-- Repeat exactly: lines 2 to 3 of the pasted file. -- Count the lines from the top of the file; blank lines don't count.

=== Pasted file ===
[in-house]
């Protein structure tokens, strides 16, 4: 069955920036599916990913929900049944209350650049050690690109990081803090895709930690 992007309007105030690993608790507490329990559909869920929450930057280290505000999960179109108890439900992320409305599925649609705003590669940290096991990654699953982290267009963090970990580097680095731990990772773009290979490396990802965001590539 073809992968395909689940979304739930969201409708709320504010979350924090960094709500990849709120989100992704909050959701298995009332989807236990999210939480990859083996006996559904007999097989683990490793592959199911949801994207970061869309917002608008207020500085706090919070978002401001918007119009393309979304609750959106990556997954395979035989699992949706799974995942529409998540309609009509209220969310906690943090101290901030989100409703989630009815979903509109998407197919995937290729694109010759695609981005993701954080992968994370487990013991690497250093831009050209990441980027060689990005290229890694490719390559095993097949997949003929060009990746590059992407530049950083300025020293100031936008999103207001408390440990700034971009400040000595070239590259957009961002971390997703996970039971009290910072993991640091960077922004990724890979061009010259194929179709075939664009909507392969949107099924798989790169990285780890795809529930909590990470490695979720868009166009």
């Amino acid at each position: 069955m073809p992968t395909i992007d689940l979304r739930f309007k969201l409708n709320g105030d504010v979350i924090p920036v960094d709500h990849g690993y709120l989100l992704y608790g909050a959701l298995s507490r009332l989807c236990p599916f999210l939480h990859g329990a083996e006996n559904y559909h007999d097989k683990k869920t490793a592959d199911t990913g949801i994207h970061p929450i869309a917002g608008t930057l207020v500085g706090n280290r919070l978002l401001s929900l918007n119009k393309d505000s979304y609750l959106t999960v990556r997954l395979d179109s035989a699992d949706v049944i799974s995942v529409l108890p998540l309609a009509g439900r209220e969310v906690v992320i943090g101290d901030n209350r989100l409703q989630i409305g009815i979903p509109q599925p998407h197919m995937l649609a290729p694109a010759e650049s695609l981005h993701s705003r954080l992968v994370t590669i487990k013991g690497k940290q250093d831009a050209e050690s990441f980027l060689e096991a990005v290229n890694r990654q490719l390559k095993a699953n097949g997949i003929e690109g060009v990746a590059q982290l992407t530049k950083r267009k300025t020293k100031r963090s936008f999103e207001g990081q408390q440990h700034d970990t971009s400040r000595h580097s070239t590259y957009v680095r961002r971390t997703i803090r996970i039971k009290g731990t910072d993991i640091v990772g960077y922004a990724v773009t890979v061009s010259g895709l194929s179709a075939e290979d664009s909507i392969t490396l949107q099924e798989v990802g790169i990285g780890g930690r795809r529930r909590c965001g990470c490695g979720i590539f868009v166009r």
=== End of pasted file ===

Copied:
């Protein structure tokens, strides 16, 4: 069955920036599916990913929900049944209350650049050690690109990081803090895709930690 992007309007105030690993608790507490329990559909869920929450930057280290505000999960179109108890439900992320409305599925649609705003590669940290096991990654699953982290267009963090970990580097680095731990990772773009290979490396990802965001590539 073809992968395909689940979304739930969201409708709320504010979350924090960094709500990849709120989100992704909050959701298995009332989807236990999210939480990859083996006996559904007999097989683990490793592959199911949801994207970061869309917002608008207020500085706090919070978002401001918007119009393309979304609750959106990556997954395979035989699992949706799974995942529409998540309609009509209220969310906690943090101290901030989100409703989630009815979903509109998407197919995937290729694109010759695609981005993701954080992968994370487990013991690497250093831009050209990441980027060689990005290229890694490719390559095993097949997949003929060009990746590059992407530049950083300025020293100031936008999103207001408390440990700034971009400040000595070239590259957009961002971390997703996970039971009290910072993991640091960077922004990724890979061009010259194929179709075939664009909507392969949107099924798989790169990285780890795809529930909590990470490695979720868009166009």
């Amino acid at each position: 069955m073809p992968t395909i992007d689940l979304r739930f309007k969201l409708n709320g105030d504010v979350i924090p920036v960094d709500h990849g690993y709120l989100l992704y608790g909050a959701l298995s507490r009332l989807c236990p599916f999210l939480h990859g329990a083996e006996n559904y559909h007999d097989k683990k869920t490793a592959d199911t990913g949801i994207h970061p929450i869309a917002g608008t930057l207020v500085g706090n280290r919070l978002l401001s929900l918007n119009k393309d505000s979304y609750l959106t999960v990556r997954l395979d179109s035989a699992d949706v049944i799974s995942v529409l108890p998540l309609a009509g439900r209220e969310v906690v992320i943090g101290d901030n209350r989100l409703q989630i409305g009815i979903p509109q599925p998407h197919m995937l649609a290729p694109a010759e650049s695609l981005h993701s705003r954080l992968v994370t590669i487990k013991g690497k940290q250093d831009a050209e050690s990441f980027l060689e096991a990005v290229n890694r990654q490719l390559k095993a699953n097949g997949i003929e690109g060009v990746a590059q982290l992407t530049k950083r267009k300025t020293k100031r963090s936008f999103e207001g990081q408390q440990h700034d970990t971009s400040r000595h580097s070239t590259y957009v680095r961002r971390t997703i803090r996970i039971k009290g731990t910072d993991i640091v990772g960077y922004a990724v773009t890979v061009s010259g895709l194929s179709a075939e290979d664009s909507i392969t490396l949107q099924e798989v990802g790169i990285g780890g930690r795809r529930r909590c965001g990470c490695g979720i590539f868009v166009r």